can still be serious enough to prevent a             ■ cockroaches
child with asthma from living a fully                ■ mold
active life.                                         ■ secondhand smoke
                                                     ■ dust mites
Asthma is a long-term, inflammatory
disease in which the airways of the lung        Other asthma triggers include: respira-
tighten and constrict causing wheezing,         tory infections, pollens (trees, grasses,
breathlessness, chest tightness, and            weeds), outdoor air pollution, food aller-




                                                                                               1
    Asthma in Schools

     gies, exercise, and cold air exposure.

     Each day, one in five Americans occu-
     pies a school building and the majority
     of these occupants are children.
     Environmental asthma triggers com-
     monly found in school buildings are
     cockroaches and other pests, mold
     resulting from excess moisture in the
     building, and dander from animals in
     the classroom. Secondhand smoke
     and dust mites are other known envi-
     ronmental asthma triggers found in
     schools. In addition, some literature
     suggests children with asthma may be
     affected by other pollutants found in
     schools from such sources as unvented
     stoves or heaters and common prod-
     ucts such as cleaning agents,
     perfumes, and sprays.

     Effectively managing a child’s asthma
     can best be accomplished through a
     comprehensive plan that addresses
     both the medical management of the
     disease and avoidance of environmen-
     tal triggers. Since children spend most
     of their time in schools, day care facili-
     ties, or at home, it is important to
     reduce their exposure to environmental
     asthma triggers as much as possible in
     each of these environments. This pub-
     lication focuses on steps that schools
     can take to help children breathe easier.




2
                                                                                               IAQ Tools for Schools
Use the Indoor Air Quality
Tools for Schools Action Kit
Many indoor air quality problems in          Environmental Protection Agency (EPA)
schools can impact the health of stu-        developed the Indoor Air Quality (IAQ)
dents and staff, including those with        Tools for Schools Action Kit. This kit
asthma. Some of the indoor air quality       helps school personnel identify, solve,
                                             and prevent indoor air quality problems
                                             in the school environment. Through the
                                             use of a 19-step management plan and
                                             checklists for the entire building,
                                             schools can also lower their students’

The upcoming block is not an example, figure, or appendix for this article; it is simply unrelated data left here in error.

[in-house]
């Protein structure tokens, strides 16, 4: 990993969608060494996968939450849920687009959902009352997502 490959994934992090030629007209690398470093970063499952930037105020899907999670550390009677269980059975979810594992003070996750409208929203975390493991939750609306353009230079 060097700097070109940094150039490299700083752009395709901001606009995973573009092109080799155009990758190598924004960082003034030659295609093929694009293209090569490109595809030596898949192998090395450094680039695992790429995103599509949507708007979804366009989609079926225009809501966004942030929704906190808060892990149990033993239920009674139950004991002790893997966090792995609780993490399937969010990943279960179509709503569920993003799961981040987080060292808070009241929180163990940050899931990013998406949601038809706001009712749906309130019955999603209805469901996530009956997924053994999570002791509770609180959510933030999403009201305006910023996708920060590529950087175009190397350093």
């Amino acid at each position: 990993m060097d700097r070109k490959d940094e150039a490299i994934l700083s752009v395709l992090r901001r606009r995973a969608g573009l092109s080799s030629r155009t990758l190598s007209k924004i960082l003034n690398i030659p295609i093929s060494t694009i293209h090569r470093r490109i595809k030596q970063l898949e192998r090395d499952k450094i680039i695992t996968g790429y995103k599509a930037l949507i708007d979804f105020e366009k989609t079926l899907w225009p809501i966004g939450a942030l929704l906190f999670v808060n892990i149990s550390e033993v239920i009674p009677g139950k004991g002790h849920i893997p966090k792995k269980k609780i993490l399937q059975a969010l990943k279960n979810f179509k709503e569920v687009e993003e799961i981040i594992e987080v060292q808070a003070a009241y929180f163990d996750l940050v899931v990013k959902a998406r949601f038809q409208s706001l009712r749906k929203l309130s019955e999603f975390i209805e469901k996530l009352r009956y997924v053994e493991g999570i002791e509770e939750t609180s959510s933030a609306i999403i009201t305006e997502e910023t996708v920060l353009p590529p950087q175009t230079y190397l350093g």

and staff’s risk of exposure to asthma
                                             triggers. The checklists cover the build-
                                             ing’s ventilation system, maintenance
                                             procedures, classrooms (especially ani-
                                             mals and mold), and food service areas.

                                             Included in the kit is a Coordinator’s
                                             Guide, which explains the fundamentals
                                             of indoor air quality in schools and pro-
                                             cedures for improving the air inside the
                                             schools. The kit also contains check-
problems include: chemical pollutants        lists, a background informational piece
from building or building maintenance        for staff, a problem-solving wheel to
materials; chemical pollutants from          identify potential indoor air quality caus-
science and art classes; improperly          es and solutions, a guide for health
maintained ventilation systems; and          professionals, and a 30-minute, two-
allergens from classroom animals and         part video covering the ventilation
cockroaches or pests. Mold growth            checklist and a school’s implementation
may result from standing water in main-      of IAQ Tools for Schools.
tenance rooms and near piping, or from
excess moisture in ceiling tiles, carpets,   To use the IAQ Tools for Schools Kit,
and other furnishings. Also, outdoor air     most schools form an IAQ coordinating
pollutants and pollens may enter the         team which implements the kit during
school through ventilation systems           the school year. Because IAQ problems
and/or open doors and windows.               can originate anywhere in the school
                                             building, usually the entire staff is